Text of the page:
Case Report
A 19 year old male with a history of migraine headaches, worsened over several months, presented to a community hospital after awakening with left sided hemiplegia, numbness, and slurred speech. Initial MRI brain revealed DWI positive lesions in the right MCA territory and right cerebellum, consistent with acute ischemic stroke (Figure 1). MR angiogram of the brain revealed a right M1 occlusion. Drug screen was positive only for marijuana. Further workup at the community hospital did not elucidate a clear etiology for his stroke and he was transferred to our academic facility for further investigation.
Examination on arrival revealed blunted affect, right gaze preference, left homonymous hemianopia, left hemiplegia, and extinction to left-sided stimulation, consistent with a right MCA syndrome. Cerebral angiogram revealed focal areas of high grade stenosis affecting multiple vessels (bilateral internal carotid, middle cerebral, and vertebral arteries), as well as delayed filling of the intracranial circulation suggestive of a vasculitis or moyamoya like pattern (Figure 2). Based on the appearance of this angiogram, a serum RPR was obtained and was reactive with a titer of >1:256. His cerebrospinal fluid (CSF) profile was also consistent with an infectious process (WBC 423/UL with 74% neutrophils, 19% lymphocytes, and 8% large monocytes, RBC 30/UL, glu-cose 20 mg/dL, protein 166 mg/dL), and demonstrated a reactive CSF VDRL. Treatment for meningovascular syphilis with a 14 day course of high dose intravenous penicillin G (4 million units IV q4hour) was initiated.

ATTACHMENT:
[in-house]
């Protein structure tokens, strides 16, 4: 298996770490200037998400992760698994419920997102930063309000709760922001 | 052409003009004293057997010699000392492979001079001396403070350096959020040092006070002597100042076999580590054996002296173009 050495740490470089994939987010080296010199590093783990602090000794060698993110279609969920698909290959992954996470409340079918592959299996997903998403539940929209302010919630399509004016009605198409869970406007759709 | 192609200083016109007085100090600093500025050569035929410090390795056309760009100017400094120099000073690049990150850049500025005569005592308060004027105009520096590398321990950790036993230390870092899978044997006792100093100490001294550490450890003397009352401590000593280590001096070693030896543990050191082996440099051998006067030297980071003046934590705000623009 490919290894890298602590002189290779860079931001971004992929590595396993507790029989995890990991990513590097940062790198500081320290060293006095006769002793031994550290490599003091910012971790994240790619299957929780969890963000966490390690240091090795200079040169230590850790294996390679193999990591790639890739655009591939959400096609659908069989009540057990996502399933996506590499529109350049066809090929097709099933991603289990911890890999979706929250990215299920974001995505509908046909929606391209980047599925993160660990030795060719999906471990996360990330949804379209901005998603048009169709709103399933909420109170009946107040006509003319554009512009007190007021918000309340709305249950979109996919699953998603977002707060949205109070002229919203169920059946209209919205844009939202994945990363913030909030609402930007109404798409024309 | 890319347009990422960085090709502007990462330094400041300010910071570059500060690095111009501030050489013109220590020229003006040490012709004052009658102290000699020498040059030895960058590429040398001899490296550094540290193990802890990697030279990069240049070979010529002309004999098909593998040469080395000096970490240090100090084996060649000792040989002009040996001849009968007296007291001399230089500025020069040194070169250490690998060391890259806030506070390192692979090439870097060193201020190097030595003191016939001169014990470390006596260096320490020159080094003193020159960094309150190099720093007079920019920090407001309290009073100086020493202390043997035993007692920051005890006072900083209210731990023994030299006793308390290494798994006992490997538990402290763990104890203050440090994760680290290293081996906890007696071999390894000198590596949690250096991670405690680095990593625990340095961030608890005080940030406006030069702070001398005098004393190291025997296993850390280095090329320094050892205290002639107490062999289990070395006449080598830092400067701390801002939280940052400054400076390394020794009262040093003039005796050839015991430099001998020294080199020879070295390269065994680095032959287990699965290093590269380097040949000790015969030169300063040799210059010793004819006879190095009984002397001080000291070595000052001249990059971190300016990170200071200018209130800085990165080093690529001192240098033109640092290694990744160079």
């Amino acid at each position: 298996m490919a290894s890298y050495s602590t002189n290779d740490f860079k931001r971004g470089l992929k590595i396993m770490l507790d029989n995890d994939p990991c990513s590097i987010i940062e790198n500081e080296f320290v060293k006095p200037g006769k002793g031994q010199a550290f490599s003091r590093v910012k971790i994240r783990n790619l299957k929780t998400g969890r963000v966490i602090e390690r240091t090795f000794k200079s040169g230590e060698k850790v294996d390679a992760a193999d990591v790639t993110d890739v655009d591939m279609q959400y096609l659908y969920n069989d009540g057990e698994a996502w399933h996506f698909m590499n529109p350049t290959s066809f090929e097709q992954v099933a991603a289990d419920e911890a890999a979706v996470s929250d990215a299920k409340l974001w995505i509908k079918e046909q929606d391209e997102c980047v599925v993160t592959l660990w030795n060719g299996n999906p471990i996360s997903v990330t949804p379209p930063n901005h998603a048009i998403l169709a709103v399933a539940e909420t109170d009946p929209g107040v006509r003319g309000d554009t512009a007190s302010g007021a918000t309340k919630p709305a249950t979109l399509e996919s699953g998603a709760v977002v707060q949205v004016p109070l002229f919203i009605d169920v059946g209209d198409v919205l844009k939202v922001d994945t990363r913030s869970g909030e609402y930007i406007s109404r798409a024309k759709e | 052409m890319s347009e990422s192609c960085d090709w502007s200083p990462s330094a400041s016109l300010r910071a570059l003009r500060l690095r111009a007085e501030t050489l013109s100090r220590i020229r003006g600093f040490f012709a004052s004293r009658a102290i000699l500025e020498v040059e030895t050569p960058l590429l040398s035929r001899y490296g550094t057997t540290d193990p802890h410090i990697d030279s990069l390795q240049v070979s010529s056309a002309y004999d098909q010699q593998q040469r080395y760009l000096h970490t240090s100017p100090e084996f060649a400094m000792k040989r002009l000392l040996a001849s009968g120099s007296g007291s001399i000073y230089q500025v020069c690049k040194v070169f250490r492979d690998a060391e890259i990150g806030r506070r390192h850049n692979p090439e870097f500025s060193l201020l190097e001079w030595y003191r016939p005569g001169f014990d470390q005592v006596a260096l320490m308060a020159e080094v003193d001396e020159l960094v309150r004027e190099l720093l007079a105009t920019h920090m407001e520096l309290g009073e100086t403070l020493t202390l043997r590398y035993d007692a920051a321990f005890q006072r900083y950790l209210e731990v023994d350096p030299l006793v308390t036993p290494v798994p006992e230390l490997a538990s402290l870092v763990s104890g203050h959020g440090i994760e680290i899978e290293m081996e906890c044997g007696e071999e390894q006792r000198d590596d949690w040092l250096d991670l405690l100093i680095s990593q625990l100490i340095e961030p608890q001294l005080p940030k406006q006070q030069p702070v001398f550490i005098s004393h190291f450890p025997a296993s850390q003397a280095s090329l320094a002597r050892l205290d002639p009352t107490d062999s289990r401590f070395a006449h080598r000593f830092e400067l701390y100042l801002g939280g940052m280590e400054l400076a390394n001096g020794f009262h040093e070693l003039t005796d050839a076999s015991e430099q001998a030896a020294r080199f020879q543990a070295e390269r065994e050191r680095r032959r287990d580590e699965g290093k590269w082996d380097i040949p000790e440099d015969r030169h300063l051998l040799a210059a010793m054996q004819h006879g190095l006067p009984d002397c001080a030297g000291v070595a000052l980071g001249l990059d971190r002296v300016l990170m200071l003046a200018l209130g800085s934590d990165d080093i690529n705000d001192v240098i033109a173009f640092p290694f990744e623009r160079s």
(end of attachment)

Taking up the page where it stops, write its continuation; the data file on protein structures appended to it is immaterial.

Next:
HIV testing was sent on admission and returned positive. Upon further questioning, the patient disclosed a history of sexual relationships with multiple male partners and intermittent condom use. He did not have a known personal history of sexually transmitted infections, nor was he aware of any previous infected partners. He was discharged to an acute rehabilitation program with plans to follow up with Infectious Diseases for outpatient treatment of HIV.
Discussion
Meningovascular syphilis is an early manifestation of neurosyphilis due to infection of the CSF, meninges, and CNS vasculature by Treponema pallidum. It can lead to an infectious endarteritis (Heubner’s arteritis) that generally affects large and medium sized vessels in the subarachnoid space, most commonly the MCA and its branches. This form of neurosyphilis may present as ischemic stroke in a young person. Personality changes and prodromal headache are often present [3]. In the present era, early neurosyphilis is most frequently seen in patients with concomitant HIV infection [4]. Concurrent HIV and syphilis infections are present among the same high risk groups, principally men who have sex with men and IV drug abusers. Syphilis and HIV infections likely enhance the transmission and acquisition of one another [5]. Our case demonstrates that, despite these observations, clinicians may yet fail to inquire about at-risk behaviors and test for these infections in young stroke patients. Neurosyphilis should be a diagnostic consideration in any young patient with ischemic stroke, and clinicians should initiate testing for syphilis early in the diagnostic workup to avoid missing this crucial diagnosis.